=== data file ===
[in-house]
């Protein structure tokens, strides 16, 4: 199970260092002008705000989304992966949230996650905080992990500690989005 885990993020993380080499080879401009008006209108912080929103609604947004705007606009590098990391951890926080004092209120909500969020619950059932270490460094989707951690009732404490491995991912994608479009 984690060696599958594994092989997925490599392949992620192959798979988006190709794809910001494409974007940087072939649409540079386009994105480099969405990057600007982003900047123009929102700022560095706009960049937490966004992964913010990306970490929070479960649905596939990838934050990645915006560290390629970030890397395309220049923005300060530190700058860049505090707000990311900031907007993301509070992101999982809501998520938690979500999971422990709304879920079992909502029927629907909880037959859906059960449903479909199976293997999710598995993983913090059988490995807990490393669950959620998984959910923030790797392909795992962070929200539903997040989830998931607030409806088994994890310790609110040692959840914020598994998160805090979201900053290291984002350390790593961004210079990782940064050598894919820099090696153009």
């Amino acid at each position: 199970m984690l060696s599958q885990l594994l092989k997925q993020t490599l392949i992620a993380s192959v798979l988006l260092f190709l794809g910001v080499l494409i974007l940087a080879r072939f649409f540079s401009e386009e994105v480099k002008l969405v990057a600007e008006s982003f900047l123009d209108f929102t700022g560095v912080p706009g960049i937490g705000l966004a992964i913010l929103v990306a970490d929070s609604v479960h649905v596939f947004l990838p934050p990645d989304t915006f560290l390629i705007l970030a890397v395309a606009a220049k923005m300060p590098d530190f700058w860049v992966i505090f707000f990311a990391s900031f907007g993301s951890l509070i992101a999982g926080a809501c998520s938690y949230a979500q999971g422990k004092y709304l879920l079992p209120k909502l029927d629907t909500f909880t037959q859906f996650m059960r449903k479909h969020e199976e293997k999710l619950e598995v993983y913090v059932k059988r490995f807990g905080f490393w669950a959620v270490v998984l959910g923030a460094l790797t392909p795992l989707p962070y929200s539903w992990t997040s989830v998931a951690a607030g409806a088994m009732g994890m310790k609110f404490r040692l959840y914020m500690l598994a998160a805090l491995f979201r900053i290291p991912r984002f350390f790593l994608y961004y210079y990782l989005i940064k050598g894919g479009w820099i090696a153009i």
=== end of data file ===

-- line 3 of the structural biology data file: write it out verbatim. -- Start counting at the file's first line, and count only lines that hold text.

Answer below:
């Amino acid at each position: 199970m984690l060696s599958q885990l594994l092989k997925q993020t490599l392949i992620a993380s192959v798979l988006l260092f190709l794809g910001v080499l494409i974007l940087a080879r072939f649409f540079s401009e386009e994105v480099k002008l969405v990057a600007e008006s982003f900047l123009d209108f929102t700022g560095v912080p706009g960049i937490g705000l966004a992964i913010l929103v990306a970490d929070s609604v479960h649905v596939f947004l990838p934050p990645d989304t915006f560290l390629i705007l970030a890397v395309a606009a220049k923005m300060p590098d530190f700058w860049v992966i505090f707000f990311a990391s900031f907007g993301s951890l509070i992101a999982g926080a809501c998520s938690y949230a979500q999971g422990k004092y709304l879920l079992p209120k909502l029927d629907t909500f909880t037959q859906f996650m059960r449903k479909h969020e199976e293997k999710l619950e598995v993983y913090v059932k059988r490995f807990g905080f490393w669950a959620v270490v998984l959910g923030a460094l790797t392909p795992l989707p962070y929200s539903w992990t997040s989830v998931a951690a607030g409806a088994m009732g994890m310790k609110f404490r040692l959840y914020m500690l598994a998160a805090l491995f979201r900053i290291p991912r984002f350390f790593l994608y961004y210079y990782l989005i940064k050598g894919g479009w820099i090696a153009i």